My dirty boys weekend

I’m back!

I spent the school holidays roughing it.

(No, really.)

I went on a father and sons trip, camped out in a national park and let the kids range free.

The boys climbed trees, fell out of trees, and ate damper on sticks that weren’t first thoroughly disinfected with wipes.

It was sensational … and also a bit loose.

One morning I sent Liz a picture of the boys warming themselves around the morning campfire:

“Put their jackets on and get them each a beanie or they’ll catch a cold!” screamed the reply text.

(Terri Irwin she ain’t.)

As we made our way home, the boys were clearly impressed with squeezing into a tent, doing their business behind a tree, and not showering.

“This was the best holiday ever”, announced my six-year-old.

“The best EVER”, parroted his three-year-old brother.

“The best ever?! But what about the time we went to Fiji and I chartered that boat with the marine biologist (which cost me four hundred bucks)? Or when we hired that villa in Bali and went to the water park?”

Blank stares in the back seat.

“Can we go through McDonald’s drive-through on the way home?”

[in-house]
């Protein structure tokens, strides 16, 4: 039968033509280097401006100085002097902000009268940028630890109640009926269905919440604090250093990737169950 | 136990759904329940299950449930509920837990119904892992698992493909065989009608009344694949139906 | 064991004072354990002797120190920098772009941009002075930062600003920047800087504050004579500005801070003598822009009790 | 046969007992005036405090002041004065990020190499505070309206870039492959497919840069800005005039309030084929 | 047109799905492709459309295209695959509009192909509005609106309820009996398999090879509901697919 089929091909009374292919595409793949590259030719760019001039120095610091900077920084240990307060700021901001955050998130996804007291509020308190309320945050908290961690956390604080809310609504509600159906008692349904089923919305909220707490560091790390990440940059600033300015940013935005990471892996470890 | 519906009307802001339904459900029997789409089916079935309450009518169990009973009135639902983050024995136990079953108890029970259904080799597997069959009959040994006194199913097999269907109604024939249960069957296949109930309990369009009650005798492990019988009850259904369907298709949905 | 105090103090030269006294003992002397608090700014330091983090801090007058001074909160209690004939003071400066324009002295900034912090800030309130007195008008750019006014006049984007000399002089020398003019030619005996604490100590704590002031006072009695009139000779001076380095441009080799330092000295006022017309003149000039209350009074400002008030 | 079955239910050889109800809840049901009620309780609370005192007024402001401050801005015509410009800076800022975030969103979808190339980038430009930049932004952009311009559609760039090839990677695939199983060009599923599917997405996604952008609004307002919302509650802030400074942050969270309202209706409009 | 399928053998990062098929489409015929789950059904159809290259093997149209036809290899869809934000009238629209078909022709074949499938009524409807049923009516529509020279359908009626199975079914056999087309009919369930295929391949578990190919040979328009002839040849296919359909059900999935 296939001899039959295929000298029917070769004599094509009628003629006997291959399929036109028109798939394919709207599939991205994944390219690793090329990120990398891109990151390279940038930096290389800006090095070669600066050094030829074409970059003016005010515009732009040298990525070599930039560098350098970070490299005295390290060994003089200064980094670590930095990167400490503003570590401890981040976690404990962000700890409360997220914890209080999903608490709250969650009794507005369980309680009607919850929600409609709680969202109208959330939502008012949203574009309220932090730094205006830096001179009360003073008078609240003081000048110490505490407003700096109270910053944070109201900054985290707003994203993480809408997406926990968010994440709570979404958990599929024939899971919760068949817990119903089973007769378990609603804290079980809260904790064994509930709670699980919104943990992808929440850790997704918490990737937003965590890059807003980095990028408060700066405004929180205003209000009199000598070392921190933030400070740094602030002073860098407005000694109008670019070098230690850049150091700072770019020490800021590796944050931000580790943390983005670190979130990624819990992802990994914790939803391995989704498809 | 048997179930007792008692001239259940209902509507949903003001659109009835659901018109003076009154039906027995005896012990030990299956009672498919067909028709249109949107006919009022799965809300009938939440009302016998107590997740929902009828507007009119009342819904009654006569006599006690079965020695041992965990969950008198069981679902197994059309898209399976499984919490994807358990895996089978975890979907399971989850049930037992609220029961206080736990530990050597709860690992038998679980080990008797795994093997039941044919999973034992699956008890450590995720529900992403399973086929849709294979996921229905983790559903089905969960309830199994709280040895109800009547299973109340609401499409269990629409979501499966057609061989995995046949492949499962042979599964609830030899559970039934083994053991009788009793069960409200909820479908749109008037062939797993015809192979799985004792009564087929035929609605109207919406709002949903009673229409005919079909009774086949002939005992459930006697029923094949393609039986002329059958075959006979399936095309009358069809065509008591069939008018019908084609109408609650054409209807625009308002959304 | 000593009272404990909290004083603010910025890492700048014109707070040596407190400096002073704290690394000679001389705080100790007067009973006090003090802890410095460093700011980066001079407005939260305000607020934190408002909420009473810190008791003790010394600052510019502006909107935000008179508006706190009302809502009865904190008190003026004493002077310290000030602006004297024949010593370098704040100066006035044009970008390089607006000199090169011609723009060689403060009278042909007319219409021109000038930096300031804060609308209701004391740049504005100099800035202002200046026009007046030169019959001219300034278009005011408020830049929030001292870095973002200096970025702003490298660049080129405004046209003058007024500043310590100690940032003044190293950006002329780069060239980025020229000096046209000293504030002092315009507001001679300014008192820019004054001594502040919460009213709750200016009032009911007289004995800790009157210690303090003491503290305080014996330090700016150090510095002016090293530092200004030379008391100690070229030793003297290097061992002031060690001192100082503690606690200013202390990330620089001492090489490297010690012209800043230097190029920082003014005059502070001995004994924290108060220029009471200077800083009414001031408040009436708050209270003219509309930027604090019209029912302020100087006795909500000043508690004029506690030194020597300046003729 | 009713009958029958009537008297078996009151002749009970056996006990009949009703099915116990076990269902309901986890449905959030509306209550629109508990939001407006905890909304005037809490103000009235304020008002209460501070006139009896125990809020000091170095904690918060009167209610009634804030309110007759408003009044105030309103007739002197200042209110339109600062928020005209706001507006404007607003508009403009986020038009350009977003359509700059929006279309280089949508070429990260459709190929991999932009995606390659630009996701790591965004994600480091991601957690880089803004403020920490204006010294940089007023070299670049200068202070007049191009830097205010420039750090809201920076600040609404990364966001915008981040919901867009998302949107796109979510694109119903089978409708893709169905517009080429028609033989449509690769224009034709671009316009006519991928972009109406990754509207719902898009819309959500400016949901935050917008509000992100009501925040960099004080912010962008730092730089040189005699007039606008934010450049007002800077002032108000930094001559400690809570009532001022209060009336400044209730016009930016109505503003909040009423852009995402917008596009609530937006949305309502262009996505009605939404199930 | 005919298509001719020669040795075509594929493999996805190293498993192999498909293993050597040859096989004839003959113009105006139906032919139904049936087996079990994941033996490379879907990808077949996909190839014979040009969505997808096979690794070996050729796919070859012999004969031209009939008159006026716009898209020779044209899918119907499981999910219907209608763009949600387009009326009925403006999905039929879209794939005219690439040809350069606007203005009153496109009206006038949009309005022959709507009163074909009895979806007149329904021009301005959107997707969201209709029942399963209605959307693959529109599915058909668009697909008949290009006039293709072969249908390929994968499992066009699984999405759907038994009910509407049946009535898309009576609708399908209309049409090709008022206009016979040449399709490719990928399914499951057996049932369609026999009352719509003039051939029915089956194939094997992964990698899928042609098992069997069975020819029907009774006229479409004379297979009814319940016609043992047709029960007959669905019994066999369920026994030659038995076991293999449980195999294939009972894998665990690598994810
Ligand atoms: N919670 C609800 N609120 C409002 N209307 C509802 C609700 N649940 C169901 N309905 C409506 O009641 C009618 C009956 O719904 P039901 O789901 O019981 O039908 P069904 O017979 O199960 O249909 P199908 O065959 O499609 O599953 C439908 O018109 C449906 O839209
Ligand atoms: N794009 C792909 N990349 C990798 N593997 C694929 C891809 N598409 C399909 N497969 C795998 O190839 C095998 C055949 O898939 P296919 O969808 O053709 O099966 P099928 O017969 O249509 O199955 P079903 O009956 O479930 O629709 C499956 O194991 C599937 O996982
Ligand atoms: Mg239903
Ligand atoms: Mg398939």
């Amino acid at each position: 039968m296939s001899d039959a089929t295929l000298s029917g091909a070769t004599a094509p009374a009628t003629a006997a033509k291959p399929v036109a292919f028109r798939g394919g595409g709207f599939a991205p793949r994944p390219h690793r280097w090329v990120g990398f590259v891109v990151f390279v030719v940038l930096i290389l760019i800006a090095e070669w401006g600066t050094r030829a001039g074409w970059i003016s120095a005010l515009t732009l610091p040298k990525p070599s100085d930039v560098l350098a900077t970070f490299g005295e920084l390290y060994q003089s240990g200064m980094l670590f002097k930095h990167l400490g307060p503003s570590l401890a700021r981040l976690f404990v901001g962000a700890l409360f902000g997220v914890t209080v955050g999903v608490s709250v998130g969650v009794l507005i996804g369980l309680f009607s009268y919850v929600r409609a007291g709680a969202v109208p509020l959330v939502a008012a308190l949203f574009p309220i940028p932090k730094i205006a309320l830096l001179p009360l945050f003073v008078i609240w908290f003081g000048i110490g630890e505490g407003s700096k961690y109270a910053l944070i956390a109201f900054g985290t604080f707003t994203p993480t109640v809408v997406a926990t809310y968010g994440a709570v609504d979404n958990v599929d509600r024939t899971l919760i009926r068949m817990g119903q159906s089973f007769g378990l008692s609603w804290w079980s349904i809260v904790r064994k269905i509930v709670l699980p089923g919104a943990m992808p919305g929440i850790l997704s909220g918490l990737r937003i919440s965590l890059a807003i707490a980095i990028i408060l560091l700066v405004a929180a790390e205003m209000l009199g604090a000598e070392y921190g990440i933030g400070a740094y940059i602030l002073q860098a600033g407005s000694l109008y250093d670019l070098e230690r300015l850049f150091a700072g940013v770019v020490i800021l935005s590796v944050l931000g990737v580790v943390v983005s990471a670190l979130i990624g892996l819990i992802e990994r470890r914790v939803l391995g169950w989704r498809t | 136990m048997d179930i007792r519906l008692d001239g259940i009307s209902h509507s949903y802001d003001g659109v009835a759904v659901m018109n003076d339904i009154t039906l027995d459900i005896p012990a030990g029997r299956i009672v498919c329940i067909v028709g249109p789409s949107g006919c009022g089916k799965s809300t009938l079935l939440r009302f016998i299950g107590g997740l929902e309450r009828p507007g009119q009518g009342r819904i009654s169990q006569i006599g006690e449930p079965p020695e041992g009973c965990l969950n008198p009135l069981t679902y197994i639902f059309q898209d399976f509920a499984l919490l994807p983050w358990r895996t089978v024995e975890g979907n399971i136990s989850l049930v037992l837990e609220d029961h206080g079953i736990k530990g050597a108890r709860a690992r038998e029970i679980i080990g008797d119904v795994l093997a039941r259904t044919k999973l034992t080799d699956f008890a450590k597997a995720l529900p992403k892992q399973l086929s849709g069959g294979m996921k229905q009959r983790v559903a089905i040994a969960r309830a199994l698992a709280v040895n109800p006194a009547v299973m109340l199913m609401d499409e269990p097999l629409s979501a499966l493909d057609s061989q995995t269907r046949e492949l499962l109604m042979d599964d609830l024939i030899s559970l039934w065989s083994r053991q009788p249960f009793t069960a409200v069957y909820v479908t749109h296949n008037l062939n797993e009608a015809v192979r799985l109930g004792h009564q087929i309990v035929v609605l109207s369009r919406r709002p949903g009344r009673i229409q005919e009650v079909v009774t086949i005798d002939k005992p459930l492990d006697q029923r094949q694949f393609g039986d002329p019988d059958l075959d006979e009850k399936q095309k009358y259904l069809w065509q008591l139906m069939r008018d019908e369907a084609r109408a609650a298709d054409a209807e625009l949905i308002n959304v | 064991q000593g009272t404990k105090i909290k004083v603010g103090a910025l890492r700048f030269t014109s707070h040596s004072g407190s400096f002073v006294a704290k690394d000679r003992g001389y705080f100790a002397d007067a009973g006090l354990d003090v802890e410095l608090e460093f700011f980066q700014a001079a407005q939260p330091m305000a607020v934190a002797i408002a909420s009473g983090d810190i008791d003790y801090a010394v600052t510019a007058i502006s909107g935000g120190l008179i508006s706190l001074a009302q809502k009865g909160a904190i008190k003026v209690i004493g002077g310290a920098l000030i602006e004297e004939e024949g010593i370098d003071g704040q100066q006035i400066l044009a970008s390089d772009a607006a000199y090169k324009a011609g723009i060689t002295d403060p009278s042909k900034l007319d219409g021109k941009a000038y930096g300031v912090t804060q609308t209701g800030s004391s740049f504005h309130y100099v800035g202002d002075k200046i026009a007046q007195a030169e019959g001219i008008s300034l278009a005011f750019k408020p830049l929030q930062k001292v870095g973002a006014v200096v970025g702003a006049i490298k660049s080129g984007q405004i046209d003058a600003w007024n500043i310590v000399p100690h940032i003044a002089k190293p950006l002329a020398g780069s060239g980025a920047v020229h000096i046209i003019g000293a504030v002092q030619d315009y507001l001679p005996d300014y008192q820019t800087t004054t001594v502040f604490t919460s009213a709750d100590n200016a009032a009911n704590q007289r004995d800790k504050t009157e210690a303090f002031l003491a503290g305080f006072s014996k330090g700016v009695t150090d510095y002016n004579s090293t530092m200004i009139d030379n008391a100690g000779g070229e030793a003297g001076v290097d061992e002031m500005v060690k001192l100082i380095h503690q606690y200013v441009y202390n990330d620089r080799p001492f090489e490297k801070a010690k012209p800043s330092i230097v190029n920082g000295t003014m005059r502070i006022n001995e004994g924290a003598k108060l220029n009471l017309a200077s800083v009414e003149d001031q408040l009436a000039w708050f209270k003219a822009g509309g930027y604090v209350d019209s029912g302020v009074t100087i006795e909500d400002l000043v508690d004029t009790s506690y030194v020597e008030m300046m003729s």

“Yes … but don’t tell your mother.”

As parents we can get stuck on the idea that we need to spend a lot of money – especially in the school holidays – to create memories with our kids. Yet what they really want hasn’t changed that much in generations: outdoor fun, and uninterrupted time with their parents.

Case in point: this week the World Health Organization (WHO) recommended that kids under age five should have no more than one hour of screen time per day.

(What that means for us adults, who spend eight hours a day glued to our screens at work, and then thumb through Instagram till our head hits the hay, is a class action suit for another day.)

Still, Silicon Valley tech millionaires – who got rich getting us all hooked on screens – worked this out long ago: Bill Gates didn’t let his kids get a mobile phone until they were 14, and Steve Jobs famously wouldn’t let his kids near an iPad. And in Silicon Valley some of the most popular schools are those that are ‘screen free’.

In a world of increasing distraction, technology and busyness … parents are still the killer app!